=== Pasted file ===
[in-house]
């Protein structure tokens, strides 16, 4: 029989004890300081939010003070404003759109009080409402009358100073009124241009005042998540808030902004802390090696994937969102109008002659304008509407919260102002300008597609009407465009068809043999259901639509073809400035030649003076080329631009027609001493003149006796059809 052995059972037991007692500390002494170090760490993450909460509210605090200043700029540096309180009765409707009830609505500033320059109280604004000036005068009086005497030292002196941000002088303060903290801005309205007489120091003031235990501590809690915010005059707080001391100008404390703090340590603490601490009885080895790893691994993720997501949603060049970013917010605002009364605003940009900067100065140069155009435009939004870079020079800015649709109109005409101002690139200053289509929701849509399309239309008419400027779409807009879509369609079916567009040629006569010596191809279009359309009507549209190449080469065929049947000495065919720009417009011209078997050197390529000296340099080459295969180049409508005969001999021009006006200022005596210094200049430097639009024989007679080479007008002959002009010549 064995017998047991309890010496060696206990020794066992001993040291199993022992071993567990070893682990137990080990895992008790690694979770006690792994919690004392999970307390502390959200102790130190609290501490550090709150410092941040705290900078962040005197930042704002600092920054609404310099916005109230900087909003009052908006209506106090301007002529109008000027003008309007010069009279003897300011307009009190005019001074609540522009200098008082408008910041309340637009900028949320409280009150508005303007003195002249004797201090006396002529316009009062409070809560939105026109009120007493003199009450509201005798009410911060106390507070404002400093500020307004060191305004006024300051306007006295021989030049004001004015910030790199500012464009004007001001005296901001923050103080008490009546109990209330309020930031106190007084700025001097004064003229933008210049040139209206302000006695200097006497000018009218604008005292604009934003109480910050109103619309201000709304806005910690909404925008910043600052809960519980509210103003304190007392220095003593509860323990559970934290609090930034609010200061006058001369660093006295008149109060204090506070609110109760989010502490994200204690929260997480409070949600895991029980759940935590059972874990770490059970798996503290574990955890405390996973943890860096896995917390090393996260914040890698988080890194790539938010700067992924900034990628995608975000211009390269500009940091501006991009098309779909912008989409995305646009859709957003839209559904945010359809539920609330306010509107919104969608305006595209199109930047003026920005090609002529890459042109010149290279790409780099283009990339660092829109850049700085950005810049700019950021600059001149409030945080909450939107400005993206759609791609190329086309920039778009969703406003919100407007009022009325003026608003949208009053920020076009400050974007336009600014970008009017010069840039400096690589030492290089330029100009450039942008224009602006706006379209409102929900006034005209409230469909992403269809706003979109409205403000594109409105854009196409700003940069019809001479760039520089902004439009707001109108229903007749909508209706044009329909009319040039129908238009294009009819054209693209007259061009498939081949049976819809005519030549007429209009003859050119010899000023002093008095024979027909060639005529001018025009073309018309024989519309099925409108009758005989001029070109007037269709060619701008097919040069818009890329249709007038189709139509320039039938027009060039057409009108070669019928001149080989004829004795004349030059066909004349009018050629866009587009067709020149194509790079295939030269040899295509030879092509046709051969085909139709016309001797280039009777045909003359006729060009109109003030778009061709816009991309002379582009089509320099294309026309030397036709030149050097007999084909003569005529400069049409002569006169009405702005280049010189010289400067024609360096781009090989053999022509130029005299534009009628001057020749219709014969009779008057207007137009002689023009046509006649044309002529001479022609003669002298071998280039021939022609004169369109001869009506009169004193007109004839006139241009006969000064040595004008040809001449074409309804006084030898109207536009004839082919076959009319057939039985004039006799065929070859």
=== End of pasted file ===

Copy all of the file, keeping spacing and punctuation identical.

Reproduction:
[in-house]
């Protein structure tokens, strides 16, 4: 029989004890300081939010003070404003759109009080409402009358100073009124241009005042998540808030902004802390090696994937969102109008002659304008509407919260102002300008597609009407465009068809043999259901639509073809400035030649003076080329631009027609001493003149006796059809 052995059972037991007692500390002494170090760490993450909460509210605090200043700029540096309180009765409707009830609505500033320059109280604004000036005068009086005497030292002196941000002088303060903290801005309205007489120091003031235990501590809690915010005059707080001391100008404390703090340590603490601490009885080895790893691994993720997501949603060049970013917010605002009364605003940009900067100065140069155009435009939004870079020079800015649709109109005409101002690139200053289509929701849509399309239309008419400027779409807009879509369609079916567009040629006569010596191809279009359309009507549209190449080469065929049947000495065919720009417009011209078997050197390529000296340099080459295969180049409508005969001999021009006006200022005596210094200049430097639009024989007679080479007008002959002009010549 064995017998047991309890010496060696206990020794066992001993040291199993022992071993567990070893682990137990080990895992008790690694979770006690792994919690004392999970307390502390959200102790130190609290501490550090709150410092941040705290900078962040005197930042704002600092920054609404310099916005109230900087909003009052908006209506106090301007002529109008000027003008309007010069009279003897300011307009009190005019001074609540522009200098008082408008910041309340637009900028949320409280009150508005303007003195002249004797201090006396002529316009009062409070809560939105026109009120007493003199009450509201005798009410911060106390507070404002400093500020307004060191305004006024300051306007006295021989030049004001004015910030790199500012464009004007001001005296901001923050103080008490009546109990209330309020930031106190007084700025001097004064003229933008210049040139209206302000006695200097006497000018009218604008005292604009934003109480910050109103619309201000709304806005910690909404925008910043600052809960519980509210103003304190007392220095003593509860323990559970934290609090930034609010200061006058001369660093006295008149109060204090506070609110109760989010502490994200204690929260997480409070949600895991029980759940935590059972874990770490059970798996503290574990955890405390996973943890860096896995917390090393996260914040890698988080890194790539938010700067992924900034990628995608975000211009390269500009940091501006991009098309779909912008989409995305646009859709957003839209559904945010359809539920609330306010509107919104969608305006595209199109930047003026920005090609002529890459042109010149290279790409780099283009990339660092829109850049700085950005810049700019950021600059001149409030945080909450939107400005993206759609791609190329086309920039778009969703406003919100407007009022009325003026608003949208009053920020076009400050974007336009600014970008009017010069840039400096690589030492290089330029100009450039942008224009602006706006379209409102929900006034005209409230469909992403269809706003979109409205403000594109409105854009196409700003940069019809001479760039520089902004439009707001109108229903007749909508209706044009329909009319040039129908238009294009009819054209693209007259061009498939081949049976819809005519030549007429209009003859050119010899000023002093008095024979027909060639005529001018025009073309018309024989519309099925409108009758005989001029070109007037269709060619701008097919040069818009890329249709007038189709139509320039039938027009060039057409009108070669019928001149080989004829004795004349030059066909004349009018050629866009587009067709020149194509790079295939030269040899295509030879092509046709051969085909139709016309001797280039009777045909003359006729060009109109003030778009061709816009991309002379582009089509320099294309026309030397036709030149050097007999084909003569005529400069049409002569006169009405702005280049010189010289400067024609360096781009090989053999022509130029005299534009009628001057020749219709014969009779008057207007137009002689023009046509006649044309002529001479022609003669002298071998280039021939022609004169369109001869009506009169004193007109004839006139241009006969000064040595004008040809001449074409309804006084030898109207536009004839082919076959009319057939039985004039006799065929070859």